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ATLANTA PHILADELPHIA BALTIMORE HASKINS & SELLS PITTSBURGH BIRMINGHAM BOSTON PORTLAND PROVIDENCE BROOKLYN SAINT LOUIS BUFFALO CHARLOTTE CERTIFIED PUBLIC ACCOUNTANTS SALT LAKE CITY SAN DIEGO CHICAGO SAN FRANCISCO CINCINNATI SEATTLE CLEVELAND BULLETIN TULSA DALLAS WATERTOWN DENVER _ _ DETROIT BERLIN JACKSONVILLE LONDON KAN8A8 CITY PARIS LOS ANGELES SHANGHAI MINNEAPOLIS NEWARK E X E C U T I V E O F F I C ES HAVANA NEW ORLEANS 30 BROAD STREET, NEW YORK MEXICO CITY NEW YORK MONTREAL VOL. I X NEW YORK, JUNE, 1926 No. 6 Policies POLICY may be defined as a plan of action which will serve as a basis for guidance in human endeavor. An individual working alone, unless restrained by laws, or force of other circumstances, may act from hour to hour as the spirit of the moment moves him. When individuals begin to work together, necessity arises for some mutual understanding which will guide them in their common efforts. The importance of having business policies has become manifest more than ever before in history with the development of the modern corporation. Matters such as complexity of organization, geographical spread, heterogeneity of personnel, changing notions and demands of the purchasing public create a situation which corporation officials would have little hope of controlling were it not for the enunciation of certain guiding principles. Large scale accountancy organizations find themselves in the same economic group as industrial and other corporations. What with serving a clientele ranging from individuals to mammoth corporations, with service being rendered over the entire civilized world, with business conditions constantly changing, and with a personnel made up of all sizes, ages, types, temperaments, degrees of education, experience, and intelligence, the problem of pleasing everyone would not be simple even if it did not involve a technical subject concerning which there are, at the present time, many differences of opinion. With this added technical difficulty, the task assumes monumental proportions. An organization facing these problems without policies is like a ship without a rudder. And if it has policies, but they are locked up in a safe, they are of no more service than if they had not been formulated. The late Frederick W. Taylor once remarked, substantially: "If you expect a workman to do a piece of work the way you want it done, you must tell him how to do it." Accountancy organizations well may take a lesson from the experience of industry. Executive, managerial, and technical policies should be evolved, promulgated, and put into practice. No policy will fit every case under any and all circumstances. Deviation in application at times will be necessary. But any deviation, perforce, must first call for consideration of the necessity therefor and of the pertinent circumstances affecting the case. Policies are principles which serve as a guide to conduct. Most human beings work more intelligently when they have principles to guide them. The implication is that accountants who observe certain general laws will be more successful in their endeavors.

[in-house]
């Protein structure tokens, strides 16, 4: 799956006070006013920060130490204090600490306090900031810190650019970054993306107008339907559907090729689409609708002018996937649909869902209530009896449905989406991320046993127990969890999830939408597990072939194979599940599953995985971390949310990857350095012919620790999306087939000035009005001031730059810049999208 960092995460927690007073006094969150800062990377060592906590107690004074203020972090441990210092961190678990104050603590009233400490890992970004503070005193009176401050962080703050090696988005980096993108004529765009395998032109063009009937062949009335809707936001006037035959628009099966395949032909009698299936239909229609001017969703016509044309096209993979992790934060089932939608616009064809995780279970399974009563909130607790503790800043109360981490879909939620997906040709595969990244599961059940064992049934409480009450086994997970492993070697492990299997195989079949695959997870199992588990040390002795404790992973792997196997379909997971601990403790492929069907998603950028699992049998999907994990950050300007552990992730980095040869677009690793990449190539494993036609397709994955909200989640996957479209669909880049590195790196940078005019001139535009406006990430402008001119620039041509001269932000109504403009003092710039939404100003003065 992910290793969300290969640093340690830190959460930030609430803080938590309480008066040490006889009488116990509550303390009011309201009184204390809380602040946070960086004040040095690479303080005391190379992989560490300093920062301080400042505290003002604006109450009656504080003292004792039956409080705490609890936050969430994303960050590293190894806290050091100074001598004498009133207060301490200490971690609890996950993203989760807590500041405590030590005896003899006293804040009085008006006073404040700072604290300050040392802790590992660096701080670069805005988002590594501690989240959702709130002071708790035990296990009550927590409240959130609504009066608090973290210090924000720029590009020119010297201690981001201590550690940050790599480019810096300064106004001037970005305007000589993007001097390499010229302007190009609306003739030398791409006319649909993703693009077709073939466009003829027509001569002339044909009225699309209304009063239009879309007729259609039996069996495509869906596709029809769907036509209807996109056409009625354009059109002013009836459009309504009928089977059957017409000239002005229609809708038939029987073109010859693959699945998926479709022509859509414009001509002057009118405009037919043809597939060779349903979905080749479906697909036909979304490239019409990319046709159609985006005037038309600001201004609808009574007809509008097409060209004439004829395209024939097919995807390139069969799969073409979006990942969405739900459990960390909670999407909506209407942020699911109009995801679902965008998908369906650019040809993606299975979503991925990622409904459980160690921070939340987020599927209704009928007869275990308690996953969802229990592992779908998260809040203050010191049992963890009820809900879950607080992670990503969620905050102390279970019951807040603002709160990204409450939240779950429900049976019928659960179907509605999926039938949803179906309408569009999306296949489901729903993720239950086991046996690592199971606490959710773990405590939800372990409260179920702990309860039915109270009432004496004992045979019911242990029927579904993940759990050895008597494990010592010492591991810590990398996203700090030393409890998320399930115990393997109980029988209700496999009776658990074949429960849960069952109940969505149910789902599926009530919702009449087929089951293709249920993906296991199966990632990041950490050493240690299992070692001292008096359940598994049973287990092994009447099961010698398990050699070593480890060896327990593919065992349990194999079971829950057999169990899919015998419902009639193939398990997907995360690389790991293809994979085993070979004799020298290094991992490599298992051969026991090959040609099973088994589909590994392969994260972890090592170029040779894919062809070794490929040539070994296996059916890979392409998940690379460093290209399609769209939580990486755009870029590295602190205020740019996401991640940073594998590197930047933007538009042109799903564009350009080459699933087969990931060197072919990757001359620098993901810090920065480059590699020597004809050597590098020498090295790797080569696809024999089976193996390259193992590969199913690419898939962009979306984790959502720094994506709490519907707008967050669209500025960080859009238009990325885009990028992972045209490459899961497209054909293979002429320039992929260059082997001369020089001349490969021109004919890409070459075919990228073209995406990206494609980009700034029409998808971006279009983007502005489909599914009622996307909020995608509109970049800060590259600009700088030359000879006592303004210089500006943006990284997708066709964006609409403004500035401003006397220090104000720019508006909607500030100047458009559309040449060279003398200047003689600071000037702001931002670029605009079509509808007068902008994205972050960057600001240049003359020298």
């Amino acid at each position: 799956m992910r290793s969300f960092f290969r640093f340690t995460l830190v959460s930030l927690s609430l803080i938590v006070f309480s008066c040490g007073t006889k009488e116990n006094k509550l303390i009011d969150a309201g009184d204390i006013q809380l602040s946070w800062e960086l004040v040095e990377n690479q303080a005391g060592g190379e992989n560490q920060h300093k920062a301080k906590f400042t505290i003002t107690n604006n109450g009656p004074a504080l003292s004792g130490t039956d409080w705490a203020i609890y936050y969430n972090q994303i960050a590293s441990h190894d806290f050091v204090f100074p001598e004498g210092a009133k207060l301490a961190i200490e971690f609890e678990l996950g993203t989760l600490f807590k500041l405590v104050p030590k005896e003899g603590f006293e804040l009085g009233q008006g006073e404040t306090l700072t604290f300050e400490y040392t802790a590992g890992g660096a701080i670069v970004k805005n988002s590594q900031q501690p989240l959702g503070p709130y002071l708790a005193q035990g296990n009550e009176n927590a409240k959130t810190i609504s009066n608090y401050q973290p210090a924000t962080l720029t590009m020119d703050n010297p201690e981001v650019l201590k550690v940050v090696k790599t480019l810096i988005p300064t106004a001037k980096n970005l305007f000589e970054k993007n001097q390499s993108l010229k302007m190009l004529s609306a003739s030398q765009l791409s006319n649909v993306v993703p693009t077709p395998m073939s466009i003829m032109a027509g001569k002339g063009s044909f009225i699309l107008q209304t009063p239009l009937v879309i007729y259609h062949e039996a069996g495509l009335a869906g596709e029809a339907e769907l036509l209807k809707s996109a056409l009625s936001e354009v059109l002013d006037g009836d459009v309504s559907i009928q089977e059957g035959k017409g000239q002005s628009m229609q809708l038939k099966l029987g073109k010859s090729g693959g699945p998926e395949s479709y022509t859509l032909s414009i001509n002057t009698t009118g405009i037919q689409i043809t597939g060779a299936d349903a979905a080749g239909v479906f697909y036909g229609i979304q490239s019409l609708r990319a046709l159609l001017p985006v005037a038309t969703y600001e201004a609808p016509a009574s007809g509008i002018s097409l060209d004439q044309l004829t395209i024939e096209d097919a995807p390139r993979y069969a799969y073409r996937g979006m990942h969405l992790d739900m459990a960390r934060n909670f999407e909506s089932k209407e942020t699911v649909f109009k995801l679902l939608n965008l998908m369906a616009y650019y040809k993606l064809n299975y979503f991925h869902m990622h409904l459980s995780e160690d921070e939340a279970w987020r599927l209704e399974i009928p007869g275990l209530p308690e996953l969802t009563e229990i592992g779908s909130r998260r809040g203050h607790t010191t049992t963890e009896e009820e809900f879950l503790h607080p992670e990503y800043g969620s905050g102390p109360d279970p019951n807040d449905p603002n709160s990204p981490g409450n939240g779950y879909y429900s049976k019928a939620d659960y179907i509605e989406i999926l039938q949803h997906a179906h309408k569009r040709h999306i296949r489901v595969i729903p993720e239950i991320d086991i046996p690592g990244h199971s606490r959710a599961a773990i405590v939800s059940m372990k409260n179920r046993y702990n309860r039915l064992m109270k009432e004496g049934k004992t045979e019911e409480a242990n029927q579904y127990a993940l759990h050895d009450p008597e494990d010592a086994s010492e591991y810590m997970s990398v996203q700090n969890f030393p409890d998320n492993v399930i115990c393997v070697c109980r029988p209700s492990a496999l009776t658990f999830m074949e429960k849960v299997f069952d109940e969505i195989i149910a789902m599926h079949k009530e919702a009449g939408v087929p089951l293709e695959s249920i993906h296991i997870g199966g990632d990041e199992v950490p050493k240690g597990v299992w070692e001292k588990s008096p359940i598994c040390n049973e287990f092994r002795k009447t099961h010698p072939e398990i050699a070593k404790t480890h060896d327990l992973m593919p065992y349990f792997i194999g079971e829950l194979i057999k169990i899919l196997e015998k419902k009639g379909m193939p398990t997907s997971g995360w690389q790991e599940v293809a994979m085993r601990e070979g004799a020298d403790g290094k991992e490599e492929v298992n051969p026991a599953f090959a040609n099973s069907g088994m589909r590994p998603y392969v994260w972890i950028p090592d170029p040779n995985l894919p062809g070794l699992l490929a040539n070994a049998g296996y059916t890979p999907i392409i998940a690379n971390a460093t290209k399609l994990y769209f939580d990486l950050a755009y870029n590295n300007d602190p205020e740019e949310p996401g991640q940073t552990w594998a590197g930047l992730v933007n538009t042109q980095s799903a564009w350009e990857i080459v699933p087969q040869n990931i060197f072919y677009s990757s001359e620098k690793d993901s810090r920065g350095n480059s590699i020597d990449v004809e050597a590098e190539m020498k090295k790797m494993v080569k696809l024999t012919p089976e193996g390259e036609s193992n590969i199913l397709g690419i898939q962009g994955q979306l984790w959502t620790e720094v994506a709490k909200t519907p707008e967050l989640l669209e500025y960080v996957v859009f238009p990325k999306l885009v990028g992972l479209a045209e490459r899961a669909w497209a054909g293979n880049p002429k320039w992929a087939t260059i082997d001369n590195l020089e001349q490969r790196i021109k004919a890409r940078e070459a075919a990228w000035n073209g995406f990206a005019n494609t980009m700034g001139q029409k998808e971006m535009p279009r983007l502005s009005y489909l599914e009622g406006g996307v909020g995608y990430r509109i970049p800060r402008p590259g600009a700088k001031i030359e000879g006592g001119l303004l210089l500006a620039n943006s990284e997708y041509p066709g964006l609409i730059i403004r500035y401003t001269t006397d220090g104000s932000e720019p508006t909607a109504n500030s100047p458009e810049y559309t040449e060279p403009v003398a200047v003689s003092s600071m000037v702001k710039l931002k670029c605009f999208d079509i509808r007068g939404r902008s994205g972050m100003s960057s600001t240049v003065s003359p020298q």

Haskins & Sells Bulletin, Vol. 09, no. 06 (1926 June), p. 41
|Source||Originally published by: Haskins & Sells|
|Collection||Deloitte Digital Collection|
|Digital Publisher||University of Mississippi Libraries. Accounting Collection|
|Identifier||HS Bulletin 9-p41|